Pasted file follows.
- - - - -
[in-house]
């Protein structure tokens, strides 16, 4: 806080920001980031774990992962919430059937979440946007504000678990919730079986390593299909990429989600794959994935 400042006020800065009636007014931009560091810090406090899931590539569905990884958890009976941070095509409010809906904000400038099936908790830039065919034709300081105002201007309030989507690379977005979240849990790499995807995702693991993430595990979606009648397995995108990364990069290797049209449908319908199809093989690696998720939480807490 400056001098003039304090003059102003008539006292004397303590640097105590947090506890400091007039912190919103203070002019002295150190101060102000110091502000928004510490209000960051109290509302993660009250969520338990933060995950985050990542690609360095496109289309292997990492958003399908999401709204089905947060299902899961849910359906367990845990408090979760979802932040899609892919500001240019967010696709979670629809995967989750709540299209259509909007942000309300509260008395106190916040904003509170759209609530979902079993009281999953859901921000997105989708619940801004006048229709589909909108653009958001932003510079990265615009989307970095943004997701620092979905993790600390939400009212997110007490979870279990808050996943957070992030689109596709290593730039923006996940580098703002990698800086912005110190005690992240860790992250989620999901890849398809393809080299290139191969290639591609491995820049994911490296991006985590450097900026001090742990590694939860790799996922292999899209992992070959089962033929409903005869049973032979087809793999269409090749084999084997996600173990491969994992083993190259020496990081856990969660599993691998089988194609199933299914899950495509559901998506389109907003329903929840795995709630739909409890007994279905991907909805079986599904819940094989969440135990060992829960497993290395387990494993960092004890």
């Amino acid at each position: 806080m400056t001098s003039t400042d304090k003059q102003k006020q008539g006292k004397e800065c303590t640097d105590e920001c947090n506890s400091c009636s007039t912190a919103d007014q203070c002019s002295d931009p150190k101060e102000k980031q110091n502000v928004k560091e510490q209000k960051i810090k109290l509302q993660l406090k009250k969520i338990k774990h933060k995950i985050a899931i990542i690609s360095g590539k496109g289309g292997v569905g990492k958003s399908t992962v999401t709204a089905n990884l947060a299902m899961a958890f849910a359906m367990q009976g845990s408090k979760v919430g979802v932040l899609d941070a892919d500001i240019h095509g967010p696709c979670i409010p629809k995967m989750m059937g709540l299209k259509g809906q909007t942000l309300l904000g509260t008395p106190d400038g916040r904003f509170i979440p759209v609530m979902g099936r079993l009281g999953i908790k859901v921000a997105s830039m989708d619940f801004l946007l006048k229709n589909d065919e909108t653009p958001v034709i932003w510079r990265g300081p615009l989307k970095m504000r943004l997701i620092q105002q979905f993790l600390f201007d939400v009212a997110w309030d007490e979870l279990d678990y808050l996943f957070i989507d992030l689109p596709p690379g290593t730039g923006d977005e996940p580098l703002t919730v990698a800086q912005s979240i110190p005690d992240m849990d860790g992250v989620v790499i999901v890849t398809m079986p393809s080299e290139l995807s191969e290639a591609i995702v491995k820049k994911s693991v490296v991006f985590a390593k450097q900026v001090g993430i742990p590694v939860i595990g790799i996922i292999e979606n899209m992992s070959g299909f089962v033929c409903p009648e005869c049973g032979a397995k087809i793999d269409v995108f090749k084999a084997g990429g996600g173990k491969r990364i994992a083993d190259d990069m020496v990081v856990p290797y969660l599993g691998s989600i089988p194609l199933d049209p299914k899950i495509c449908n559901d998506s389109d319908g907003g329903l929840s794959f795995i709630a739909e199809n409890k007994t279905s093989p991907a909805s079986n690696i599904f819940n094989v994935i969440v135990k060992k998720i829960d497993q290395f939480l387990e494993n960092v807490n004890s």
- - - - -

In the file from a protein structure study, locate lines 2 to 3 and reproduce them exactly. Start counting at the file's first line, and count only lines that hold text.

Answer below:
């Protein structure tokens, strides 16, 4: 806080920001980031774990992962919430059937979440946007504000678990919730079986390593299909990429989600794959994935 400042006020800065009636007014931009560091810090406090899931590539569905990884958890009976941070095509409010809906904000400038099936908790830039065919034709300081105002201007309030989507690379977005979240849990790499995807995702693991993430595990979606009648397995995108990364990069290797049209449908319908199809093989690696998720939480807490 400056001098003039304090003059102003008539006292004397303590640097105590947090506890400091007039912190919103203070002019002295150190101060102000110091502000928004510490209000960051109290509302993660009250969520338990933060995950985050990542690609360095496109289309292997990492958003399908999401709204089905947060299902899961849910359906367990845990408090979760979802932040899609892919500001240019967010696709979670629809995967989750709540299209259509909007942000309300509260008395106190916040904003509170759209609530979902079993009281999953859901921000997105989708619940801004006048229709589909909108653009958001932003510079990265615009989307970095943004997701620092979905993790600390939400009212997110007490979870279990808050996943957070992030689109596709290593730039923006996940580098703002990698800086912005110190005690992240860790992250989620999901890849398809393809080299290139191969290639591609491995820049994911490296991006985590450097900026001090742990590694939860790799996922292999899209992992070959089962033929409903005869049973032979087809793999269409090749084999084997996600173990491969994992083993190259020496990081856990969660599993691998089988194609199933299914899950495509559901998506389109907003329903929840795995709630739909409890007994279905991907909805079986599904819940094989969440135990060992829960497993290395387990494993960092004890």
């Amino acid at each position: 806080m400056t001098s003039t400042d304090k003059q102003k006020q008539g006292k004397e800065c303590t640097d105590e920001c947090n506890s400091c009636s007039t912190a919103d007014q203070c002019s002295d931009p150190k101060e102000k980031q110091n502000v928004k560091e510490q209000k960051i810090k109290l509302q993660l406090k009250k969520i338990k774990h933060k995950i985050a899931i990542i690609s360095g590539k496109g289309g292997v569905g990492k958003s399908t992962v999401t709204a089905n990884l947060a299902m899961a958890f849910a359906m367990q009976g845990s408090k979760v919430g979802v932040l899609d941070a892919d500001i240019h095509g967010p696709c979670i409010p629809k995967m989750m059937g709540l299209k259509g809906q909007t942000l309300l904000g509260t008395p106190d400038g916040r904003f509170i979440p759209v609530m979902g099936r079993l009281g999953i908790k859901v921000a997105s830039m989708d619940f801004l946007l006048k229709n589909d065919e909108t653009p958001v034709i932003w510079r990265g300081p615009l989307k970095m504000r943004l997701i620092q105002q979905f993790l600390f201007d939400v009212a997110w309030d007490e979870l279990d678990y808050l996943f957070i989507d992030l689109p596709p690379g290593t730039g923006d977005e996940p580098l703002t919730v990698a800086q912005s979240i110190p005690d992240m849990d860790g992250v989620v790499i999901v890849t398809m079986p393809s080299e290139l995807s191969e290639a591609i995702v491995k820049k994911s693991v490296v991006f985590a390593k450097q900026v001090g993430i742990p590694v939860i595990g790799i996922i292999e979606n899209m992992s070959g299909f089962v033929c409903p009648e005869c049973g032979a397995k087809i793999d269409v995108f090749k084999a084997g990429g996600g173990k491969r990364i994992a083993d190259d990069m020496v990081v856990p290797y969660l599993g691998s989600i089988p194609l199933d049209p299914k899950i495509c449908n559901d998506s389109d319908g907003g329903l929840s794959f795995i709630a739909e199809n409890k007994t279905s093989p991907a909805s079986n690696i599904f819940n094989v994935i969440v135990k060992k998720i829960d497993q290395f939480l387990e494993n960092v807490n004890s």